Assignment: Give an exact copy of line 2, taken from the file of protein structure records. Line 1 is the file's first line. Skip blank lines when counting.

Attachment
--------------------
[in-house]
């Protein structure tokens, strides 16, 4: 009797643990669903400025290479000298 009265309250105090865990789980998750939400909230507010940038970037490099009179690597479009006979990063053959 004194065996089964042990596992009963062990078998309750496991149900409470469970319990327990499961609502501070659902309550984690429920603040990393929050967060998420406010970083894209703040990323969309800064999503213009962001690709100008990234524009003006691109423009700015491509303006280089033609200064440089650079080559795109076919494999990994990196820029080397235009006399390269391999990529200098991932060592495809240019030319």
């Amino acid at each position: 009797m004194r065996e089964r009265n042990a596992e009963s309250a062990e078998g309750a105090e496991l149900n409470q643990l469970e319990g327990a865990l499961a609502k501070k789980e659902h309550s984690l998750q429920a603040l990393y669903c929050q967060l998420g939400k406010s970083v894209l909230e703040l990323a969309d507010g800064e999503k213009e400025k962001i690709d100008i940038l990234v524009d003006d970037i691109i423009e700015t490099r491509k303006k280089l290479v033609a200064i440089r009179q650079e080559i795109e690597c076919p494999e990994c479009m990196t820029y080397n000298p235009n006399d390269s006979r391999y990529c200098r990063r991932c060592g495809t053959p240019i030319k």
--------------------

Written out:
């Protein structure tokens, strides 16, 4: 009797643990669903400025290479000298 009265309250105090865990789980998750939400909230507010940038970037490099009179690597479009006979990063053959 004194065996089964042990596992009963062990078998309750496991149900409470469970319990327990499961609502501070659902309550984690429920603040990393929050967060998420406010970083894209703040990323969309800064999503213009962001690709100008990234524009003006691109423009700015491509303006280089033609200064440089650079080559795109076919494999990994990196820029080397235009006399390269391999990529200098991932060592495809240019030319």